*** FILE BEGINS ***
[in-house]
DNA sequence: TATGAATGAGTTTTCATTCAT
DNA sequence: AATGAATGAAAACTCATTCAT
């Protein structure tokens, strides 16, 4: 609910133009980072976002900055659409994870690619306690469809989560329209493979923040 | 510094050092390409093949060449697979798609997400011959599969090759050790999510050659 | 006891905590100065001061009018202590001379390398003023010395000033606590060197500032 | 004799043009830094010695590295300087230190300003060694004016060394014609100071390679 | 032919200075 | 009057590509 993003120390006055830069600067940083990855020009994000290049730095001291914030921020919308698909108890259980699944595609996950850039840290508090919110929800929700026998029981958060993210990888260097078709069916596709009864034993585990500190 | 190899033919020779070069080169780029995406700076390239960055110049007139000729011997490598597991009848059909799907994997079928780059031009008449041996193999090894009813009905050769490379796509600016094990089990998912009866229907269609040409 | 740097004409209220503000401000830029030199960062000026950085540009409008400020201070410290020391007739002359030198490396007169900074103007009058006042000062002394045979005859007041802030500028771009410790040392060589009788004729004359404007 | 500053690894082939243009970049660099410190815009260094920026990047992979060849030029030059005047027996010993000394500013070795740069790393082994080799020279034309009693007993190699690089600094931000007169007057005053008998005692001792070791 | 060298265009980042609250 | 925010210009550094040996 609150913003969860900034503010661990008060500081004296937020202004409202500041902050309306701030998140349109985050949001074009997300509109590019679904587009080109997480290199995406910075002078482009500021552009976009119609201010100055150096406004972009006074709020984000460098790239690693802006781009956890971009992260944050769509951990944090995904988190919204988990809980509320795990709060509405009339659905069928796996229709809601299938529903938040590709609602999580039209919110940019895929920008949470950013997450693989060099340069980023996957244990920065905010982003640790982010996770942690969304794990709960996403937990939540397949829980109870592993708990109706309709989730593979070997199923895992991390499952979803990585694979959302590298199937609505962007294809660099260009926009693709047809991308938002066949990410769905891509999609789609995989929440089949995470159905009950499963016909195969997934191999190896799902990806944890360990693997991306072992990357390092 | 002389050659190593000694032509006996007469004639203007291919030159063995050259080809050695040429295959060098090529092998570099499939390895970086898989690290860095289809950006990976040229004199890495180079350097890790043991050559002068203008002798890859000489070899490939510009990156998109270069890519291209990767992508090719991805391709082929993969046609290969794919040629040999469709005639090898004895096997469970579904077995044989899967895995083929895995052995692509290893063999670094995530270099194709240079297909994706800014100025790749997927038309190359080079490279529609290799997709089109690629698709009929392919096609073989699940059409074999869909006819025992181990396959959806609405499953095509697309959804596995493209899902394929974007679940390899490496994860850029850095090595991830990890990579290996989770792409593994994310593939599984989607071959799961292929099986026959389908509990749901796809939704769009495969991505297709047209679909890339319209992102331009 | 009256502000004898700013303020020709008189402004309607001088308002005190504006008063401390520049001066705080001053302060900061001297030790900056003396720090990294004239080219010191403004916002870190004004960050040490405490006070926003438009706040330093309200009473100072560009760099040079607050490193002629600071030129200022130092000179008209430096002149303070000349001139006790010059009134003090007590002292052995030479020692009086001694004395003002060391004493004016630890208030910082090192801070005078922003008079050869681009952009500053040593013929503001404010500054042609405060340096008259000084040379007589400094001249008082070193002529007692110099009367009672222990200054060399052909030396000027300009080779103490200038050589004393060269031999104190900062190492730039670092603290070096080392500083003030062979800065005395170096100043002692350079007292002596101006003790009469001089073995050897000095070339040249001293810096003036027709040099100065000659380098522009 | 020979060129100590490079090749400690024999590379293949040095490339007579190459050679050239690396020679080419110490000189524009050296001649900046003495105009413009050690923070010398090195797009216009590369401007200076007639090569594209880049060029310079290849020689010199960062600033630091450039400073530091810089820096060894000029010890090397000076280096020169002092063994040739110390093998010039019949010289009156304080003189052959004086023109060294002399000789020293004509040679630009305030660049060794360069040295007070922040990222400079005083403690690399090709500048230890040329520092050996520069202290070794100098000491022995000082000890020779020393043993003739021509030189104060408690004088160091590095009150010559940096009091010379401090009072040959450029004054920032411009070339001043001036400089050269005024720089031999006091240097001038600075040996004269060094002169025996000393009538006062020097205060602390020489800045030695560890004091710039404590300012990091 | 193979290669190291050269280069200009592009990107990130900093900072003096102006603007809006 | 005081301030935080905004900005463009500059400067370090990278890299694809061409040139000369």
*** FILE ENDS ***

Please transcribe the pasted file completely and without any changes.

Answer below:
[in-house]
DNA sequence: TATGAATGAGTTTTCATTCAT
DNA sequence: AATGAATGAAAACTCATTCAT
């Protein structure tokens, strides 16, 4: 609910133009980072976002900055659409994870690619306690469809989560329209493979923040 | 510094050092390409093949060449697979798609997400011959599969090759050790999510050659 | 006891905590100065001061009018202590001379390398003023010395000033606590060197500032 | 004799043009830094010695590295300087230190300003060694004016060394014609100071390679 | 032919200075 | 009057590509 993003120390006055830069600067940083990855020009994000290049730095001291914030921020919308698909108890259980699944595609996950850039840290508090919110929800929700026998029981958060993210990888260097078709069916596709009864034993585990500190 | 190899033919020779070069080169780029995406700076390239960055110049007139000729011997490598597991009848059909799907994997079928780059031009008449041996193999090894009813009905050769490379796509600016094990089990998912009866229907269609040409 | 740097004409209220503000401000830029030199960062000026950085540009409008400020201070410290020391007739002359030198490396007169900074103007009058006042000062002394045979005859007041802030500028771009410790040392060589009788004729004359404007 | 500053690894082939243009970049660099410190815009260094920026990047992979060849030029030059005047027996010993000394500013070795740069790393082994080799020279034309009693007993190699690089600094931000007169007057005053008998005692001792070791 | 060298265009980042609250 | 925010210009550094040996 609150913003969860900034503010661990008060500081004296937020202004409202500041902050309306701030998140349109985050949001074009997300509109590019679904587009080109997480290199995406910075002078482009500021552009976009119609201010100055150096406004972009006074709020984000460098790239690693802006781009956890971009992260944050769509951990944090995904988190919204988990809980509320795990709060509405009339659905069928796996229709809601299938529903938040590709609602999580039209919110940019895929920008949470950013997450693989060099340069980023996957244990920065905010982003640790982010996770942690969304794990709960996403937990939540397949829980109870592993708990109706309709989730593979070997199923895992991390499952979803990585694979959302590298199937609505962007294809660099260009926009693709047809991308938002066949990410769905891509999609789609995989929440089949995470159905009950499963016909195969997934191999190896799902990806944890360990693997991306072992990357390092 | 002389050659190593000694032509006996007469004639203007291919030159063995050259080809050695040429295959060098090529092998570099499939390895970086898989690290860095289809950006990976040229004199890495180079350097890790043991050559002068203008002798890859000489070899490939510009990156998109270069890519291209990767992508090719991805391709082929993969046609290969794919040629040999469709005639090898004895096997469970579904077995044989899967895995083929895995052995692509290893063999670094995530270099194709240079297909994706800014100025790749997927038309190359080079490279529609290799997709089109690629698709009929392919096609073989699940059409074999869909006819025992181990396959959806609405499953095509697309959804596995493209899902394929974007679940390899490496994860850029850095090595991830990890990579290996989770792409593994994310593939599984989607071959799961292929099986026959389908509990749901796809939704769009495969991505297709047209679909890339319209992102331009 | 009256502000004898700013303020020709008189402004309607001088308002005190504006008063401390520049001066705080001053302060900061001297030790900056003396720090990294004239080219010191403004916002870190004004960050040490405490006070926003438009706040330093309200009473100072560009760099040079607050490193002629600071030129200022130092000179008209430096002149303070000349001139006790010059009134003090007590002292052995030479020692009086001694004395003002060391004493004016630890208030910082090192801070005078922003008079050869681009952009500053040593013929503001404010500054042609405060340096008259000084040379007589400094001249008082070193002529007692110099009367009672222990200054060399052909030396000027300009080779103490200038050589004393060269031999104190900062190492730039670092603290070096080392500083003030062979800065005395170096100043002692350079007292002596101006003790009469001089073995050897000095070339040249001293810096003036027709040099100065000659380098522009 | 020979060129100590490079090749400690024999590379293949040095490339007579190459050679050239690396020679080419110490000189524009050296001649900046003495105009413009050690923070010398090195797009216009590369401007200076007639090569594209880049060029310079290849020689010199960062600033630091450039400073530091810089820096060894000029010890090397000076280096020169002092063994040739110390093998010039019949010289009156304080003189052959004086023109060294002399000789020293004509040679630009305030660049060794360069040295007070922040990222400079005083403690690399090709500048230890040329520092050996520069202290070794100098000491022995000082000890020779020393043993003739021509030189104060408690004088160091590095009150010559940096009091010379401090009072040959450029004054920032411009070339001043001036400089050269005024720089031999006091240097001038600075040996004269060094002169025996000393009538006062020097205060602390020489800045030695560890004091710039404590300012990091 | 193979290669190291050269280069200009592009990107990130900093900072003096102006603007809006 | 005081301030935080905004900005463009500059400067370090990278890299694809061409040139000369």